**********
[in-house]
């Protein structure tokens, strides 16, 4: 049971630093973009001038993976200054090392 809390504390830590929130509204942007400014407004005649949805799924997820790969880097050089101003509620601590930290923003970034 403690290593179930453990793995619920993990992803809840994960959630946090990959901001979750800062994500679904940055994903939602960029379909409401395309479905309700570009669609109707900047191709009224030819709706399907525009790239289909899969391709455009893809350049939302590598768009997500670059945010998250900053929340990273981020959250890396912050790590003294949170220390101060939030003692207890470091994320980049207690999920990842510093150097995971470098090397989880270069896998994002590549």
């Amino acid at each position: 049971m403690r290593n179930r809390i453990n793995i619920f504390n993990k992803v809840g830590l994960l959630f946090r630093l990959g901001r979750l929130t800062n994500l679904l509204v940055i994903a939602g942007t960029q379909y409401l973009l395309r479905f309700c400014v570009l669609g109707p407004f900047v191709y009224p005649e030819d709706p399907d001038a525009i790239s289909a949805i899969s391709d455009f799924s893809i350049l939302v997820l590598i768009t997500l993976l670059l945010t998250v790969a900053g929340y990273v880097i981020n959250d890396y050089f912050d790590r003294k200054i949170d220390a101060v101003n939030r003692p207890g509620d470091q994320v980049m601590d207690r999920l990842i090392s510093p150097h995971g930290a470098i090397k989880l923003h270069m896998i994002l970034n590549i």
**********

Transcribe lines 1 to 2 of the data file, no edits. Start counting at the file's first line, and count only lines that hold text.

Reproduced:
[in-house]
């Protein structure tokens, strides 16, 4: 049971630093973009001038993976200054090392 809390504390830590929130509204942007400014407004005649949805799924997820790969880097050089101003509620601590930290923003970034 403690290593179930453990793995619920993990992803809840994960959630946090990959901001979750800062994500679904940055994903939602960029379909409401395309479905309700570009669609109707900047191709009224030819709706399907525009790239289909899969391709455009893809350049939302590598768009997500670059945010998250900053929340990273981020959250890396912050790590003294949170220390101060939030003692207890470091994320980049207690999920990842510093150097995971470098090397989880270069896998994002590549």